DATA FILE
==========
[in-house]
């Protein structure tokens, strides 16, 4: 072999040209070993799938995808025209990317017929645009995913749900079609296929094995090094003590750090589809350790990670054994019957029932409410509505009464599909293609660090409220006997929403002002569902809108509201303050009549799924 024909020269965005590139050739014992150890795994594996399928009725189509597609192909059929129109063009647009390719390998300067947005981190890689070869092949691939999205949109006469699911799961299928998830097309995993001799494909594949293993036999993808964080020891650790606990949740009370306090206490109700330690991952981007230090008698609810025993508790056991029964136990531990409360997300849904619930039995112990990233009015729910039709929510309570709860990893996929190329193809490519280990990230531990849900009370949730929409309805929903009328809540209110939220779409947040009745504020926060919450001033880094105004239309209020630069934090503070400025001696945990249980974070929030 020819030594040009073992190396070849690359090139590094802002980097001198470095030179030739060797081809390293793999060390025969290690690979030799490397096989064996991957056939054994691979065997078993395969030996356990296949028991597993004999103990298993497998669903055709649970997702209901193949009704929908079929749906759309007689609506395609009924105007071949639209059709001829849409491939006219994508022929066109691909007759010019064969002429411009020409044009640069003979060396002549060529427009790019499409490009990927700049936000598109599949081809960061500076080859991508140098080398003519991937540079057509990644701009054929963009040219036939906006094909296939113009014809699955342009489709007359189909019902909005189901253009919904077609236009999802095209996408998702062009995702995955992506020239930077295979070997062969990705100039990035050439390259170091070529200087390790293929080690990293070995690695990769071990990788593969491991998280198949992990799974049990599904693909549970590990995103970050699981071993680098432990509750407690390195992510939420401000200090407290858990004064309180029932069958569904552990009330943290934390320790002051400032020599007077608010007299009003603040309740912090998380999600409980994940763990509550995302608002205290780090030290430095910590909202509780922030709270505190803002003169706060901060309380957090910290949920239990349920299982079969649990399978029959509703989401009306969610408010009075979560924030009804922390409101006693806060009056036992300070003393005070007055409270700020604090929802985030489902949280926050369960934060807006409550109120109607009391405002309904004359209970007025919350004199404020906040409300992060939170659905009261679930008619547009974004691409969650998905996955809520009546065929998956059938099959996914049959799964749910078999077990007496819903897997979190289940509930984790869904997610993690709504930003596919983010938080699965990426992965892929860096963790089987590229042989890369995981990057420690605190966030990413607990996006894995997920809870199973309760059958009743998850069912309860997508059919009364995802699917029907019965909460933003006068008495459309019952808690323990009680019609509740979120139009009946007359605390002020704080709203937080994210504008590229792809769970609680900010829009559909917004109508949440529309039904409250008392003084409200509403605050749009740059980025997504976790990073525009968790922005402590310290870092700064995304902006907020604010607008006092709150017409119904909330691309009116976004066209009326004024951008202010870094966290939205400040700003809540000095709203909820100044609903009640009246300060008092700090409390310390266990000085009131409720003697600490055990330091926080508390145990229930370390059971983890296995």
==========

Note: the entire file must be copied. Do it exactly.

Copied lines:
[in-house]
């Protein structure tokens, strides 16, 4: 072999040209070993799938995808025209990317017929645009995913749900079609296929094995090094003590750090589809350790990670054994019957029932409410509505009464599909293609660090409220006997929403002002569902809108509201303050009549799924 024909020269965005590139050739014992150890795994594996399928009725189509597609192909059929129109063009647009390719390998300067947005981190890689070869092949691939999205949109006469699911799961299928998830097309995993001799494909594949293993036999993808964080020891650790606990949740009370306090206490109700330690991952981007230090008698609810025993508790056991029964136990531990409360997300849904619930039995112990990233009015729910039709929510309570709860990893996929190329193809490519280990990230531990849900009370949730929409309805929903009328809540209110939220779409947040009745504020926060919450001033880094105004239309209020630069934090503070400025001696945990249980974070929030 020819030594040009073992190396070849690359090139590094802002980097001198470095030179030739060797081809390293793999060390025969290690690979030799490397096989064996991957056939054994691979065997078993395969030996356990296949028991597993004999103990298993497998669903055709649970997702209901193949009704929908079929749906759309007689609506395609009924105007071949639209059709001829849409491939006219994508022929066109691909007759010019064969002429411009020409044009640069003979060396002549060529427009790019499409490009990927700049936000598109599949081809960061500076080859991508140098080398003519991937540079057509990644701009054929963009040219036939906006094909296939113009014809699955342009489709007359189909019902909005189901253009919904077609236009999802095209996408998702062009995702995955992506020239930077295979070997062969990705100039990035050439390259170091070529200087390790293929080690990293070995690695990769071990990788593969491991998280198949992990799974049990599904693909549970590990995103970050699981071993680098432990509750407690390195992510939420401000200090407290858990004064309180029932069958569904552990009330943290934390320790002051400032020599007077608010007299009003603040309740912090998380999600409980994940763990509550995302608002205290780090030290430095910590909202509780922030709270505190803002003169706060901060309380957090910290949920239990349920299982079969649990399978029959509703989401009306969610408010009075979560924030009804922390409101006693806060009056036992300070003393005070007055409270700020604090929802985030489902949280926050369960934060807006409550109120109607009391405002309904004359209970007025919350004199404020906040409300992060939170659905009261679930008619547009974004691409969650998905996955809520009546065929998956059938099959996914049959799964749910078999077990007496819903897997979190289940509930984790869904997610993690709504930003596919983010938080699965990426992965892929860096963790089987590229042989890369995981990057420690605190966030990413607990996006894995997920809870199973309760059958009743998850069912309860997508059919009364995802699917029907019965909460933003006068008495459309019952808690323990009680019609509740979120139009009946007359605390002020704080709203937080994210504008590229792809769970609680900010829009559909917004109508949440529309039904409250008392003084409200509403605050749009740059980025997504976790990073525009968790922005402590310290870092700064995304902006907020604010607008006092709150017409119904909330691309009116976004066209009326004024951008202010870094966290939205400040700003809540000095709203909820100044609903009640009246300060008092700090409390310390266990000085009131409720003697600490055990330091926080508390145990229930370390059971983890296995």